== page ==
4. So Poopy Doopy has to go hire a lawyer (Let’s make him Mr. Pugh of the law firm “Pompy, Puffy and Pugh, Limited Liability Partnership” commonly known as PPPLLP) and he gets a $30,000 retainer to sue for breach of contract and slander. But whom does he sue? Oh what the Hell, let him sue Blabby and Blabby’s parents. We’ll see how that works out.
    5. Blabby and her parents don’t have to look very far for lawyers; lots of lawyers are already writing her and her parents letters asking for the case.
    6. Blabby countersues for a few million dollars — name a figure.
    7. The contract breach case goes to court, enhanced by now by the slander case, the counterclaims and the press reports, wow times superwow, and law school students start to write papers on the case, for credit.

    Think of the jury trial. Have you got tickets for your dogpack to attend?

    Remember the contract in the Baby M case by the time it reached the Supreme Court of New Jersey?

    Remember the Fourth Circuit Court of Appeals decision in Foretich versus Morgan?

    PICNIC day for lawyers!

  5. Humanoids do not know how to run a dog pack. The 13 year old kid’s parents cut a deal with the perp and their part of the bargain was to keep quiet for some cash. Since they were barking for her, so to speak, they must now pay up for her breaking their bargain. A deal to not squeal is a deal. However, the dog pack talked this over last night and the consensus is that Coach Willard or what ever his name was, should not be a coach, nor a teacher, nor a principal, nor a janitor, in that school. Or any school. Nor should he draw unemployment. He needs a job out in the real world. This is another example of why we dont need sports in schools. Send the perp to State Penn. It usually takes a kid about six years to matriculate there so give the guy six years– one for each hump he made all those years ago. And do not let the inmates there give him the name HumpinDog. Its already taken.

  6. Hurston is the inspiration for my continuing belief that I have the right to bore people with my stories.

    Cameron, I haven’t seen Matt J pretend to be a lawyer. Sometimes people get mistaken for pretend lawyers simply because they cotton on to what the law is pretending to say even without going through the education and getting the degree. I showed up in Iowa in a trial once, clearly told the judge I was not a lawyer, and explained that I was helping the pro se litigant with the papers and with her exhibits etc. He gave me permission to sit alongside her like her secretary and assist. The lawyer for the other side got pissed and reported me for “practice without a license” trying to get me charged with a crime. I got a threatening letter from the Attorney Discipline Board asking me to respond to the charge. I didn’t respond. I figured, if I’m not a lawyer, I don’t have to respond to a lawyer disciplinary board letter. Sure enough they all blew themselves away. If they had a crime to charge me with, they knew where I was — at the address they sent the letter to. The point I’m making is that if someone doesn’t CLAIM to be a lawyer and doesn’t file papers in court pretending to be a lawyer, they can be presumed to be a “NAL” — not a lawyer. I think that applies to Matt J.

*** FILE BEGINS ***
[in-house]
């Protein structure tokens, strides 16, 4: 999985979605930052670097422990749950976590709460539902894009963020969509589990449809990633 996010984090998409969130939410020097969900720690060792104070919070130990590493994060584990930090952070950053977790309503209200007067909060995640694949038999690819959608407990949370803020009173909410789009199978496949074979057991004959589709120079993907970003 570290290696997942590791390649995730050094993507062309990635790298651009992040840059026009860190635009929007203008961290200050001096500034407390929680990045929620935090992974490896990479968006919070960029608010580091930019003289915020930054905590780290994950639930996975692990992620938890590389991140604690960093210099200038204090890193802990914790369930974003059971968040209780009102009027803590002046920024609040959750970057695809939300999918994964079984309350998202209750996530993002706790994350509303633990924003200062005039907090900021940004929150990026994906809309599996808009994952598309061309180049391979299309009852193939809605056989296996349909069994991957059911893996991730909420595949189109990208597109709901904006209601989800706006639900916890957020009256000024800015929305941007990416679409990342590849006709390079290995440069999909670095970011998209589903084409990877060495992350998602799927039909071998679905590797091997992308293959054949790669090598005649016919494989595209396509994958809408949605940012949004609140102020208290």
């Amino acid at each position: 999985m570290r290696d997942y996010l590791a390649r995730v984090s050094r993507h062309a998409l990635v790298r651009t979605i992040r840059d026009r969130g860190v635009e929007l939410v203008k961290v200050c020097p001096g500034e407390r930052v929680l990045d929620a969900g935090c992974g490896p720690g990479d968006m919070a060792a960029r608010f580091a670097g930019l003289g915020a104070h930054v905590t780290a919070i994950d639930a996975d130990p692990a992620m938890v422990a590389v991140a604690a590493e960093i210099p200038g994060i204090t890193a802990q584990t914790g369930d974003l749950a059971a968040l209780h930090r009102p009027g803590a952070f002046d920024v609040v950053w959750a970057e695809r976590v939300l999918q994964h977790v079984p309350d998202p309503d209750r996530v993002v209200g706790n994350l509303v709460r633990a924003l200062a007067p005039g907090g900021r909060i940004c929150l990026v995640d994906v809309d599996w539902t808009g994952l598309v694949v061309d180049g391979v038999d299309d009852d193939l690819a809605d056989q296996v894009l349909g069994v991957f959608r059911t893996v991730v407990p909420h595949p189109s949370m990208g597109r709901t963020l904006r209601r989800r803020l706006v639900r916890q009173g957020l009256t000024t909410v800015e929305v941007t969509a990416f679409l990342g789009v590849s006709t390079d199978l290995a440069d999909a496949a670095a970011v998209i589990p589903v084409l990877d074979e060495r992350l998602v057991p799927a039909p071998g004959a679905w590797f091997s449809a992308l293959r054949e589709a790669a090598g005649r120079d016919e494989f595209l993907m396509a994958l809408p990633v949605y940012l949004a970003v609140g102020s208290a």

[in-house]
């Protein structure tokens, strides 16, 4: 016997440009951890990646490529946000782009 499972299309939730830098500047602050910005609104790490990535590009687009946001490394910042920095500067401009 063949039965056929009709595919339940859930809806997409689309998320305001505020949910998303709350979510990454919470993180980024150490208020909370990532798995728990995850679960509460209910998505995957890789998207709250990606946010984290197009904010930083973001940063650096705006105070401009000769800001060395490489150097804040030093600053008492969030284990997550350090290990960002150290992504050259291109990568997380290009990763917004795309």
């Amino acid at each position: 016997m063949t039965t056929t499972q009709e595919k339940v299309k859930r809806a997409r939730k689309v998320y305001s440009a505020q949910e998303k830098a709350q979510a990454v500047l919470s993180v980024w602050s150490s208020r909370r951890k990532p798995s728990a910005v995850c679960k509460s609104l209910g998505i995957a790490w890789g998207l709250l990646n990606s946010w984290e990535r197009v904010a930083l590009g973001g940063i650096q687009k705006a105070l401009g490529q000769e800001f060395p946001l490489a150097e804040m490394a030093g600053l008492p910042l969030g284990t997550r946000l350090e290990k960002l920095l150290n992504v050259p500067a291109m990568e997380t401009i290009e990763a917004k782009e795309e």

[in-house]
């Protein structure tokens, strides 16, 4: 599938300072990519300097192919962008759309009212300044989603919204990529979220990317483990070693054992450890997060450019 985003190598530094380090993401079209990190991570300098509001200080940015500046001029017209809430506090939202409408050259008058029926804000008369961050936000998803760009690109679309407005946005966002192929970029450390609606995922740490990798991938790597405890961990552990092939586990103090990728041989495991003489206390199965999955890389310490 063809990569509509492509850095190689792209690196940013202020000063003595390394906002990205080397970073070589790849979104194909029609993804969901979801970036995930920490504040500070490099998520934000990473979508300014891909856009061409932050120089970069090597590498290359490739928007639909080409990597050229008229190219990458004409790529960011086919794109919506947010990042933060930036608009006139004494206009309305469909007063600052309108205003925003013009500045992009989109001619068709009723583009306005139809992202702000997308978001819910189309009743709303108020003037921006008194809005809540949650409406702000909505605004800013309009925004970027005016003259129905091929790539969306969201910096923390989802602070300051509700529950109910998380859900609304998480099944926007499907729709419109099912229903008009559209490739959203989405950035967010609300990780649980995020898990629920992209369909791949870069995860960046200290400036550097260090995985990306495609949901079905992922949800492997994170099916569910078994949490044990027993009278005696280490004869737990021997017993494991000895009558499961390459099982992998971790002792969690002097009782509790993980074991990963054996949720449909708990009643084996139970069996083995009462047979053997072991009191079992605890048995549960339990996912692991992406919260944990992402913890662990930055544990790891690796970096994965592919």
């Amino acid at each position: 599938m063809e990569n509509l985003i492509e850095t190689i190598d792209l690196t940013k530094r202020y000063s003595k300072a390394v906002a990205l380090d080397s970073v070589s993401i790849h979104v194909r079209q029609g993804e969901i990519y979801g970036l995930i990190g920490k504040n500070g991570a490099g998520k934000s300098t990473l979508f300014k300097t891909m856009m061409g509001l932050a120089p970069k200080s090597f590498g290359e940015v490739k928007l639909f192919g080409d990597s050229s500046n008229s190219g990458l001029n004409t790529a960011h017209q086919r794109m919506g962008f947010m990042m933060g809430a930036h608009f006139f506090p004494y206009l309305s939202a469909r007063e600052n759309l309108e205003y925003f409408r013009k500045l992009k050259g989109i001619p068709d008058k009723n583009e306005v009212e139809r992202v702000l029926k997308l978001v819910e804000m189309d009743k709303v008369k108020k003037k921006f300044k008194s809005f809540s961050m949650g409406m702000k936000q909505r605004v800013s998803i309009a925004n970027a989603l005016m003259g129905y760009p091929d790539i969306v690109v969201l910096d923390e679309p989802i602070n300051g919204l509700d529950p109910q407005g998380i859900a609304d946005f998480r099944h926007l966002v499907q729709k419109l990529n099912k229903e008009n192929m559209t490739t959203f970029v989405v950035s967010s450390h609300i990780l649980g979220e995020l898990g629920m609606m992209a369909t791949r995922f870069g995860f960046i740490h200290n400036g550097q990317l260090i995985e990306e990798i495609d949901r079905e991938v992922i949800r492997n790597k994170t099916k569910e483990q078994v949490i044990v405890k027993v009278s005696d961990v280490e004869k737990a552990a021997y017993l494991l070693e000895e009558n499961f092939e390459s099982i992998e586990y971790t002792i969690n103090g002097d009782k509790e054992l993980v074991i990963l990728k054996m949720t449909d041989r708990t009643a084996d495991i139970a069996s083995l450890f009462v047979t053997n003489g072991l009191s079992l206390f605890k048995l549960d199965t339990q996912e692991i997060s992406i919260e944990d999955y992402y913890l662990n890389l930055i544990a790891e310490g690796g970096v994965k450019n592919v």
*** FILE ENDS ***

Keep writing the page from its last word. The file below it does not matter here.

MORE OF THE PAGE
7. cameron,

    Sorry, this the only blog I’ve posted anything to. Have never pretended to be a lawyer.

  8. Matt is a pretend lawyer on another site too. He goes by Brian on SwimSwam. Total loser.

  9. Malisha, I love Zora Neale Hurston. She had a character in, Their Eyes Were Watching God, who was known as, “Ol’ Pee Da Bed.” My wife tells me to never become that name!

  10. We need the equivalent of FOX news (in drawing power in a specialized news channel.

    Let’s call it “Injustice in Your Family’s life”.
    Let’s fill it with solidly based “sniff” programs, some with a happy ending. some with catastrophes.
    Put in at late hours talking heads with deeper content for the intellectuals. Late hour (recorded) extended debate program, with tough and qualified program leaders.

    Add your own ideas. It is your air space. The FCC says so.

  11. Someone tell Zora Neale Hurston what that someone told me:

    A story may be repeatedly told until the need goes away.

    I heard that when I complained of hearing the same story
    several times from another third party.

    Of course, my story as yet is not fully told!!!!!!!.

    Funny isn’t it that we have difficulty seeing ourselves and others at the same time.

    75 is a difficult starting point. Boo hoo. Better late than never, trite but true I feel.

    And thanks to Malisha for being the surrogate “storyteller”.

  12. Good on her.

    “There is no agony like bearing an untold story inside you.”
    ― Zora Neale Hurston